Conformational change, aggregation and fibril formation induced by detergent treatments of cellular prion protein

Authors


Address correspondence and reprint requests to Dr Byron Caughey, Laboratory of Persistent Viral Diseases, Rocky Mountain Laboratories, NIAID, NIH, 903 S 4th St., Hamilton, MT 59840, USA.E-mail: bcaughey@nih.gov

Abstract

The conversion of protease-sensitive prion protein (PrP-sen) to a high β-sheet, protease-resistant and often fibrillar form (PrP-res) is a central event in transmissible spongiform encephalopathies (TSE) or prion diseases. This conversion can be induced by PrP-res itself in cell-free conversion reactions. The detergent sodium N-lauroyl sarkosinate (sarkosyl) is a detergent that is widely used in PrP-res purifications and is known to stimulate the PrP-res-induced conversion reaction. Here we report effects of sarkosyl and other detergents on recombinant hamster PrP-sen purified from mammalian cells under oxidizing conditions that maintain the single native disulfide bond. Low concentrations of sarkosyl (0.001–0.1%) induced aggregation of PrP-sen molecules, increased light scattering, altered fluorescence excitation and emission spectra, and enhanced the proportion of β-sheet secondary structure according to circular dichroism and infrared spectroscopies. An enhancement of β-sheet content was also seen with 0.001% sodium dodecyl sulfate (SDS) but not several other types of detergents. Electron microscopy revealed that sarkosyl induced the formation of both amorphous and fibrillar aggregates. The fibrils appeared to be constructed from spherical bead-like protofibrils. Neither TSE infectivity nor the characteristic partial proteinase K resistance of PrP-res was detected in the sarkosyl-induced PrP aggregates. We conclude that certain anionic detergents can disrupt the conformation of PrP-sen and induce high β-sheet aggregates that are distinct from scrapie-associated PrP-res in terms of protease-resistance, infrared spectrum and infectivity. These results reinforce the idea that not all high-β aggregates of PrP are equivalent to the pathologic form, PrP-res.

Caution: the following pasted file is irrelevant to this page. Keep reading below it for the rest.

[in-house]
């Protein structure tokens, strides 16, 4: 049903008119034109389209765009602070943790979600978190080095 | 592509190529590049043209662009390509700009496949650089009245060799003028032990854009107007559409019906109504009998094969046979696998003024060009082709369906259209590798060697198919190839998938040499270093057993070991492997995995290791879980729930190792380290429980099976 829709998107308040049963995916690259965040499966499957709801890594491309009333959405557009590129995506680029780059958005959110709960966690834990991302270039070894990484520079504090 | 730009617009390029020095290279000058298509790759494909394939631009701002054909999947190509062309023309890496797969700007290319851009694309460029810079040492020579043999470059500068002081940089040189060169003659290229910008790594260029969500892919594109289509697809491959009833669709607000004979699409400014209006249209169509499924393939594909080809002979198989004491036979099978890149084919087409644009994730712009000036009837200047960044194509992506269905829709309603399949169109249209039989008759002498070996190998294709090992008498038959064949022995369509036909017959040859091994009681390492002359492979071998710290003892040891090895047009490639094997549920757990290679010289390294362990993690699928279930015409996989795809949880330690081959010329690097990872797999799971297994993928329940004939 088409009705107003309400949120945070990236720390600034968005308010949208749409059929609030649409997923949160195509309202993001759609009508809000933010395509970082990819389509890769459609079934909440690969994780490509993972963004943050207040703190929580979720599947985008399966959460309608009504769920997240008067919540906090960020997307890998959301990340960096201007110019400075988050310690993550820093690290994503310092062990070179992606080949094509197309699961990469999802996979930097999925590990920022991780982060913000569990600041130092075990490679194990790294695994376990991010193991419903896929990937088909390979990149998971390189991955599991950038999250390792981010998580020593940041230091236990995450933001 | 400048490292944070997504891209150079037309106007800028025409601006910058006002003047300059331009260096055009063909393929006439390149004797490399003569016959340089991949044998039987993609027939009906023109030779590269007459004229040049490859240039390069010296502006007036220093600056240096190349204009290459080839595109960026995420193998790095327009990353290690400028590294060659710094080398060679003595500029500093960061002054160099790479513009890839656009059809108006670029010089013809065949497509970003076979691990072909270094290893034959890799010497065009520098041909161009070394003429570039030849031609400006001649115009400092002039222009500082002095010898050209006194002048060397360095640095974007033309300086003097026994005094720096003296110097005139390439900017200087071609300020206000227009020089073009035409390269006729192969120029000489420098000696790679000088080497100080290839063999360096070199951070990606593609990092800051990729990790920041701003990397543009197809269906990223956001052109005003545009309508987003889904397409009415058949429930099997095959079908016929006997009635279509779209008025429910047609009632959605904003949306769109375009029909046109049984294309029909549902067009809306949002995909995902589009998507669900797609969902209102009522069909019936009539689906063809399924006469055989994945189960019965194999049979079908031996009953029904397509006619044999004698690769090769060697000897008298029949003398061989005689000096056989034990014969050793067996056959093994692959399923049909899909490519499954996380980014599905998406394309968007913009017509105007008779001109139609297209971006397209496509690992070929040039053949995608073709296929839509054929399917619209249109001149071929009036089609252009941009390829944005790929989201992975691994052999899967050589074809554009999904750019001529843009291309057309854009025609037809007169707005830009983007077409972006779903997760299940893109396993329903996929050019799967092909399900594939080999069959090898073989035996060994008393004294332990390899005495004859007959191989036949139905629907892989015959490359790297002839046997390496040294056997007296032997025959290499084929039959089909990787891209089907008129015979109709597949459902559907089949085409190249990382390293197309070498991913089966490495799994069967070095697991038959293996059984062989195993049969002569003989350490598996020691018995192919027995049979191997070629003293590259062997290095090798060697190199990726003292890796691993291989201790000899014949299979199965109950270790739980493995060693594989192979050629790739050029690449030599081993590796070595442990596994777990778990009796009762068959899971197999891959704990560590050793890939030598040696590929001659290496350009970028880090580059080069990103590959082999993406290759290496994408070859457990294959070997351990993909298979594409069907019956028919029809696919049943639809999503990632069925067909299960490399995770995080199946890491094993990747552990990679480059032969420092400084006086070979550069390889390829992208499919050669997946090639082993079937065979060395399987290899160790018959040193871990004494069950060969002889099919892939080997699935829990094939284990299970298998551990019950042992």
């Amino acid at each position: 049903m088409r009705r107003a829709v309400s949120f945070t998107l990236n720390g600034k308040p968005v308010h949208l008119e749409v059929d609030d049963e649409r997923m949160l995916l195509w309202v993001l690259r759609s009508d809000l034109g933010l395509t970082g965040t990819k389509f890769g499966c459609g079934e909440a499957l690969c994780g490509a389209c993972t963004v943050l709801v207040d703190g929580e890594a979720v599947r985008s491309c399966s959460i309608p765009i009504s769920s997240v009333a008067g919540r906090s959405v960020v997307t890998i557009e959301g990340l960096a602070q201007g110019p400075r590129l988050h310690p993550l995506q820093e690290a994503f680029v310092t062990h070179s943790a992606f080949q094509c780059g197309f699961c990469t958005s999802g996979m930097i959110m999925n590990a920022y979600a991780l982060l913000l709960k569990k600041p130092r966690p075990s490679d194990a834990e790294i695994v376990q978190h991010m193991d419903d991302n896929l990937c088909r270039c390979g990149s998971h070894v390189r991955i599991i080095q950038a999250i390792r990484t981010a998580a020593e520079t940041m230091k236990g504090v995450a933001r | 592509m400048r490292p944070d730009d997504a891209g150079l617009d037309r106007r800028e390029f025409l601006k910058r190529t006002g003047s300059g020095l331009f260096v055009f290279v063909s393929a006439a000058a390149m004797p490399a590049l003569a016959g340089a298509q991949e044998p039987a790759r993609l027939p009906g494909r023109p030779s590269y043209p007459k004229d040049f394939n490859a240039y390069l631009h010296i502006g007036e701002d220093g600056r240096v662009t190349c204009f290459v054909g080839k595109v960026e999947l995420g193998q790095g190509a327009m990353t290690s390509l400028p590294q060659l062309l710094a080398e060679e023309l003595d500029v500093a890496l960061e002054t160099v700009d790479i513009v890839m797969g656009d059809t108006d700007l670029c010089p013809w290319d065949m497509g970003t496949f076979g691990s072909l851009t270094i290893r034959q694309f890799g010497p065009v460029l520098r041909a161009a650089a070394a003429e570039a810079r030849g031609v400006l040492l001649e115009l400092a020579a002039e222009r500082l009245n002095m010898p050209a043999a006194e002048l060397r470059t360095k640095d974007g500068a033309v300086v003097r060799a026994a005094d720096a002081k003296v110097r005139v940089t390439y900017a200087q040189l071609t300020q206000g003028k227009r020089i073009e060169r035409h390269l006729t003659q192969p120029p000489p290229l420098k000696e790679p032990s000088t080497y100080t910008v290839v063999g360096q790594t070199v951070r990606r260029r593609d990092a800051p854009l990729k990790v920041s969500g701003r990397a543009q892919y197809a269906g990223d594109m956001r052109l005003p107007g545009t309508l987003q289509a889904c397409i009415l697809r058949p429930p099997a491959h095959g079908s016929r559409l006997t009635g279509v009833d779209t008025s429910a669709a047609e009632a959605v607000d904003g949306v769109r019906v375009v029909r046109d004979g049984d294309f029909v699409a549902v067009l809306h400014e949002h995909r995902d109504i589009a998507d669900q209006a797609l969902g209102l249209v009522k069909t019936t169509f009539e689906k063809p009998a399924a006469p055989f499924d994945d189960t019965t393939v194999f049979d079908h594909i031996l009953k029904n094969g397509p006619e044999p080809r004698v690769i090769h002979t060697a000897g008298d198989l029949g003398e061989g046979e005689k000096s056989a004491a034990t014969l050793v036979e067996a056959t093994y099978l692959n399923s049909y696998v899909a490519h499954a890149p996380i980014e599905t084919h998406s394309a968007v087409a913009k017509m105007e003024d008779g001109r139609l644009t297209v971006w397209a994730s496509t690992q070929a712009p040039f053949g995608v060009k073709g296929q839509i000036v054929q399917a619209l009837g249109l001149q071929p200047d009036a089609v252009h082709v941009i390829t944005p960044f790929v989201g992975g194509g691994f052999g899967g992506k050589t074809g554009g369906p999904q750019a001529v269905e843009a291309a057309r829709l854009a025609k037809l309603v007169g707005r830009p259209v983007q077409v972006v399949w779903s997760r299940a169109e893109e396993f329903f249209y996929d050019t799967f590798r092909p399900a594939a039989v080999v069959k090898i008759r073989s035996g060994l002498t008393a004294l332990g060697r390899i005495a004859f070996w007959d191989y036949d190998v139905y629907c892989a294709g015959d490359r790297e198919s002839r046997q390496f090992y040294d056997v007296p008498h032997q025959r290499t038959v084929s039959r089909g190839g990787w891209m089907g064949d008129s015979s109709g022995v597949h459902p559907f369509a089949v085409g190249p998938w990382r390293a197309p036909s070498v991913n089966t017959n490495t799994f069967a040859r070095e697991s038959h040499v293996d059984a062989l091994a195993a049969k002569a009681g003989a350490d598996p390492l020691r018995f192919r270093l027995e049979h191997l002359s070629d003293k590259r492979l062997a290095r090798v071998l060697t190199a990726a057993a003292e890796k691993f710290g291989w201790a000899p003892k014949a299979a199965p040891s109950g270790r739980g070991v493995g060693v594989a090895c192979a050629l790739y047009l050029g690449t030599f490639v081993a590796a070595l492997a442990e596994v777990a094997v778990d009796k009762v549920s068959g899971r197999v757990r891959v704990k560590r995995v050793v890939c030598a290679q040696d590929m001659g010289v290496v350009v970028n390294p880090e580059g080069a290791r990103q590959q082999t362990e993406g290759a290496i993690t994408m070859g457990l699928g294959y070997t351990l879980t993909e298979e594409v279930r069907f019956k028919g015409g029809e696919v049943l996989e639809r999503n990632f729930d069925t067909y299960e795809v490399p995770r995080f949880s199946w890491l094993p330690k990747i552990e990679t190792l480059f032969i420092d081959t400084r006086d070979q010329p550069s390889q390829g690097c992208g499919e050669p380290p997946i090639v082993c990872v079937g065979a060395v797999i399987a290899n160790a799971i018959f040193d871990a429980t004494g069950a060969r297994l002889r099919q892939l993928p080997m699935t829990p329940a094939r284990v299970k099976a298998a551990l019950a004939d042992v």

Ancillary